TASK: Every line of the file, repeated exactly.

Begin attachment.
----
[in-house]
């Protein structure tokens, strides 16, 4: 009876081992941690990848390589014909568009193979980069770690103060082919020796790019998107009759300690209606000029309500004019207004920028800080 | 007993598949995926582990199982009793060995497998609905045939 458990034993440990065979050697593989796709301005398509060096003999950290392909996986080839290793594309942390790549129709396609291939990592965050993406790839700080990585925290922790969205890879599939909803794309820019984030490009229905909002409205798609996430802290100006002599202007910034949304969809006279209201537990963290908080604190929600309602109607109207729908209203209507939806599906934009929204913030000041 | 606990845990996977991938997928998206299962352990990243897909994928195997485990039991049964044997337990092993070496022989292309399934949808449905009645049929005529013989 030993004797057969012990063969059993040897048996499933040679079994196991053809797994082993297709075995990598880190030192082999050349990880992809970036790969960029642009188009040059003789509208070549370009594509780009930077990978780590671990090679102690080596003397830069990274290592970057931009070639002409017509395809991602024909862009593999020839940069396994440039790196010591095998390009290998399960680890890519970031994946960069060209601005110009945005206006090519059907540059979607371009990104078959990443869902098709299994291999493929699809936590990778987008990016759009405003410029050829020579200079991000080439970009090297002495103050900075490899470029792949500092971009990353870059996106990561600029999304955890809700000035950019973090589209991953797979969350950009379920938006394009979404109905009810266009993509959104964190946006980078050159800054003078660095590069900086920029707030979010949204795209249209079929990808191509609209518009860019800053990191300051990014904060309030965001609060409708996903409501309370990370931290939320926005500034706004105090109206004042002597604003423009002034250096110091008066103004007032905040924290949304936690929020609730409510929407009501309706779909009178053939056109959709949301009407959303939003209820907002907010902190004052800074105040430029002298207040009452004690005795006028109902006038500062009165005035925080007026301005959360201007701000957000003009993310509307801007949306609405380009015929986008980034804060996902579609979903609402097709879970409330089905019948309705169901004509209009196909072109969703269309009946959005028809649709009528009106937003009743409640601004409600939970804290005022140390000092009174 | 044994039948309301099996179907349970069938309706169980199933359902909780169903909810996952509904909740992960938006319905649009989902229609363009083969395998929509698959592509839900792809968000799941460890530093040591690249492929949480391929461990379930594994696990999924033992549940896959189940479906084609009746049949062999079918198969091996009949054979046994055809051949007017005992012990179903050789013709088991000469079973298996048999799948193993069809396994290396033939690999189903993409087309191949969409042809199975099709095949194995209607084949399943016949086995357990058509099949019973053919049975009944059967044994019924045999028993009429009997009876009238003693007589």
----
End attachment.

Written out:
[in-house]
């Protein structure tokens, strides 16, 4: 009876081992941690990848390589014909568009193979980069770690103060082919020796790019998107009759300690209606000029309500004019207004920028800080 | 007993598949995926582990199982009793060995497998609905045939 458990034993440990065979050697593989796709301005398509060096003999950290392909996986080839290793594309942390790549129709396609291939990592965050993406790839700080990585925290922790969205890879599939909803794309820019984030490009229905909002409205798609996430802290100006002599202007910034949304969809006279209201537990963290908080604190929600309602109607109207729908209203209507939806599906934009929204913030000041 | 606990845990996977991938997928998206299962352990990243897909994928195997485990039991049964044997337990092993070496022989292309399934949808449905009645049929005529013989 030993004797057969012990063969059993040897048996499933040679079994196991053809797994082993297709075995990598880190030192082999050349990880992809970036790969960029642009188009040059003789509208070549370009594509780009930077990978780590671990090679102690080596003397830069990274290592970057931009070639002409017509395809991602024909862009593999020839940069396994440039790196010591095998390009290998399960680890890519970031994946960069060209601005110009945005206006090519059907540059979607371009990104078959990443869902098709299994291999493929699809936590990778987008990016759009405003410029050829020579200079991000080439970009090297002495103050900075490899470029792949500092971009990353870059996106990561600029999304955890809700000035950019973090589209991953797979969350950009379920938006394009979404109905009810266009993509959104964190946006980078050159800054003078660095590069900086920029707030979010949204795209249209079929990808191509609209518009860019800053990191300051990014904060309030965001609060409708996903409501309370990370931290939320926005500034706004105090109206004042002597604003423009002034250096110091008066103004007032905040924290949304936690929020609730409510929407009501309706779909009178053939056109959709949301009407959303939003209820907002907010902190004052800074105040430029002298207040009452004690005795006028109902006038500062009165005035925080007026301005959360201007701000957000003009993310509307801007949306609405380009015929986008980034804060996902579609979903609402097709879970409330089905019948309705169901004509209009196909072109969703269309009946959005028809649709009528009106937003009743409640601004409600939970804290005022140390000092009174 | 044994039948309301099996179907349970069938309706169980199933359902909780169903909810996952509904909740992960938006319905649009989902229609363009083969395998929509698959592509839900792809968000799941460890530093040591690249492929949480391929461990379930594994696990999924033992549940896959189940479906084609009746049949062999079918198969091996009949054979046994055809051949007017005992012990179903050789013709088991000469079973298996048999799948193993069809396994290396033939690999189903993409087309191949969409042809199975099709095949194995209607084949399943016949086995357990058509099949019973053919049975009944059967044994019924045999028993009429009997009876009238003693007589």